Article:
Registered: Sep 2008
10-27-12 05:44 PM
Pink flags at Jets-Dolphins game started as a simple idea by New Jersey boy
The game itself was unremarkable, other than its unique color scheme and the message that it implied. The pink gloves and pink cleats caught Dante Cano’s attention that day as he sat on his couch in Marlboro, and some time during the first half of the Giants-Browns game, his resourceful 11-year-old mind started spinning.
He knew the color was a statement, a vehicle with which the NFL shows its dedication during Breast Cancer Awareness Month. But now it was Oct. 11, the month was nearly half done, and young Mr. Cano decided it was time for the league to enlarge its message.
"It seemed that every little thing was pink — like cleats and gloves — but they’re not major things," Dante said yesterday afternoon, after arriving home from Asher Holmes School. "So I thought about it after a couple of penalties: The flag is more important to the game, and everyone looks at it. It can afford for its color to be changed, too."
Because this idea was put in a letter and sent off to NFL Commissioner Roger Goodell — just a handwritten note from a thoughtful fifth-grader, comprising 40 words — that is why you will see the officials at the Jets-Dolphins game throwing pink penalty flags Sunday afternoon.
Some world, eh?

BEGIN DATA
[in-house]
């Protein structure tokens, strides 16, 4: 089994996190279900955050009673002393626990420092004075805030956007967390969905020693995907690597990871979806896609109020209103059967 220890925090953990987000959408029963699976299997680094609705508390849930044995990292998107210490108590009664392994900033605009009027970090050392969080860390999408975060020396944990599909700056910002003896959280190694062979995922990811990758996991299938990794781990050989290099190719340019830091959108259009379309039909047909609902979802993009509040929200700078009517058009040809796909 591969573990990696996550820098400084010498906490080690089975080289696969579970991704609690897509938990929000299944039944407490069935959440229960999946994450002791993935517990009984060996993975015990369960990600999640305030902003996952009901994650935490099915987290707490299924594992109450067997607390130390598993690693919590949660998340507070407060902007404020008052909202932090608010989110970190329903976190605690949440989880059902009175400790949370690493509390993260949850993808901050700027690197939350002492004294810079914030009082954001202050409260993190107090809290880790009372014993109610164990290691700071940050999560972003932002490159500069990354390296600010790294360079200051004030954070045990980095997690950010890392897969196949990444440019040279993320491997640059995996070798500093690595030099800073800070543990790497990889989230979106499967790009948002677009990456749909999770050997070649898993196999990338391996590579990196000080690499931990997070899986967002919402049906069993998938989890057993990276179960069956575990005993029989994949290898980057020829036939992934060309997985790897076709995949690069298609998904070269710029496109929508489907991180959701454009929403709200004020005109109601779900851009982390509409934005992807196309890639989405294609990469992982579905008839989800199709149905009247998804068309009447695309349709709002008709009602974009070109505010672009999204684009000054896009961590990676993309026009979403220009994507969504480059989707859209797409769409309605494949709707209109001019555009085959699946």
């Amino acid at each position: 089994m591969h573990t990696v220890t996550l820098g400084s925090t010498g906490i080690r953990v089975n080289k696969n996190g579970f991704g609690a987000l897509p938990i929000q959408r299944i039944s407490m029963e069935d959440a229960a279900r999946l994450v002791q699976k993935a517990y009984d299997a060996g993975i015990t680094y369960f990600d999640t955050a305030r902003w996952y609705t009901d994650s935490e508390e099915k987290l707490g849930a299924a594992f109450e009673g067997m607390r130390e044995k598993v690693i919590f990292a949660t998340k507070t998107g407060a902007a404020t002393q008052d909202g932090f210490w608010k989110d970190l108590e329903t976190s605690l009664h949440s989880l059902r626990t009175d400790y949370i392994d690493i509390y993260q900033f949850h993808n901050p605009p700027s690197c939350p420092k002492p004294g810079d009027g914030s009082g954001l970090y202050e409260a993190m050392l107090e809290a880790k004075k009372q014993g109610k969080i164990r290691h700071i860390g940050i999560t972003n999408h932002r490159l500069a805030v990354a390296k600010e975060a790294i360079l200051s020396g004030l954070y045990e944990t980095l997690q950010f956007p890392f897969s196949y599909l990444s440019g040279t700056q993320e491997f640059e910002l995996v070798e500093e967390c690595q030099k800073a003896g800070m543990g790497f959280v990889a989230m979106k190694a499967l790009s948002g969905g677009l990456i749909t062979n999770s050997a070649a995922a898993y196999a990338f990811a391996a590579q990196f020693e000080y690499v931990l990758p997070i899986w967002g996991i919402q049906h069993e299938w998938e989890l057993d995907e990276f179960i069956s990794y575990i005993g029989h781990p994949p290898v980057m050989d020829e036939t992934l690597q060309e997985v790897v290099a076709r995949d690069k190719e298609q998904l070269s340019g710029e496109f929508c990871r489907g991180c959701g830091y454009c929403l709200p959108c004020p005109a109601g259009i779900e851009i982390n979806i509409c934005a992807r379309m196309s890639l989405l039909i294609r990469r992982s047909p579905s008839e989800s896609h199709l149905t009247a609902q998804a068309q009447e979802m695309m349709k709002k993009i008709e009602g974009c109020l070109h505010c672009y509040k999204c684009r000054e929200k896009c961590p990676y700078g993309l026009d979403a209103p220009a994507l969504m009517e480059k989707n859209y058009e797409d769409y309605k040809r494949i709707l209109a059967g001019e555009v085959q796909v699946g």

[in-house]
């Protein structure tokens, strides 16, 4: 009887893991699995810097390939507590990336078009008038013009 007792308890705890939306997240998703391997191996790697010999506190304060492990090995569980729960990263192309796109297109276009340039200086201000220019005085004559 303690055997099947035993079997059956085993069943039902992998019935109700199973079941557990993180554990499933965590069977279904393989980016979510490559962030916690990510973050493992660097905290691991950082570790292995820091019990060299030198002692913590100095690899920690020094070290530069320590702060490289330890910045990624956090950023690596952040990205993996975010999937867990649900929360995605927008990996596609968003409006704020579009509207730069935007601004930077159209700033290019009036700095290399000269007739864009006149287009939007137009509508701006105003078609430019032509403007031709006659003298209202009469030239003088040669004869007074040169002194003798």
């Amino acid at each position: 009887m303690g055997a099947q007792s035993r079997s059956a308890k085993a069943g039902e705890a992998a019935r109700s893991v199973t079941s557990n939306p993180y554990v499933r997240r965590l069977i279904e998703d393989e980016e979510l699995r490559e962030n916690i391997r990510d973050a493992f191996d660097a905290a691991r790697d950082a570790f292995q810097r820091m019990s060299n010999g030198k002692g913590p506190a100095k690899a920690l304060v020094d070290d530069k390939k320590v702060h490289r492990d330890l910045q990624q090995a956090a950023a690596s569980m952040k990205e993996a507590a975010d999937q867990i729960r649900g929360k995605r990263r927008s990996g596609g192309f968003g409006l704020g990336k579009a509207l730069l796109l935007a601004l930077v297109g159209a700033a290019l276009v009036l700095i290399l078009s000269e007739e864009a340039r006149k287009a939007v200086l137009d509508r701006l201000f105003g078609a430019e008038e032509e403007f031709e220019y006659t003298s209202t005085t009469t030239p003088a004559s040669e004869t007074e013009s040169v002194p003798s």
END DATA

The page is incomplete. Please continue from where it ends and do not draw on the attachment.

Hopefully, Dante will keep the commissioner’s address until the next lockout.
Anyway, you might consider his idea nothing out of the ordinary. Children are profoundly influenced by illness in their families, and roughly 300,000 of our mothers, sisters and daughters develop breast cancer each year in the U.S.
But this is what makes Dante’s brainstorm extraordinary: His family hasn’t been touched by the disease, which took 40,000 lives last year.
"Fortunately, no," said his mom, Laura Cano. "But he’s always shown a great deal of sensitivity to others, particularly his sister. And in this case, he was watching a game with his father and decided to write the letter. He Googled Roger Goodell’s address, and I just handed him the stamp.
"I did take a picture of the letter, because I thought it would either get lost in the mail or ignored. It was such a nice idea, I just wanted a copy to put in his scrapbook."
It was neither lost nor ignored.
It was opened at the office on Park Avenue by an executive assistant named Flora Taylor, who is responsible for all the commissioner’s mail, and she placed it on Goodell’s desk.
"So Roger looked at it and said, ‘This is a really good idea,’ " NFL spokesman Greg Aiello recalled with a laugh yesterday. "He just thought it was great that the kid showed that kind of initiative and took the time to write, so he just said, ‘Let’s do this.’ "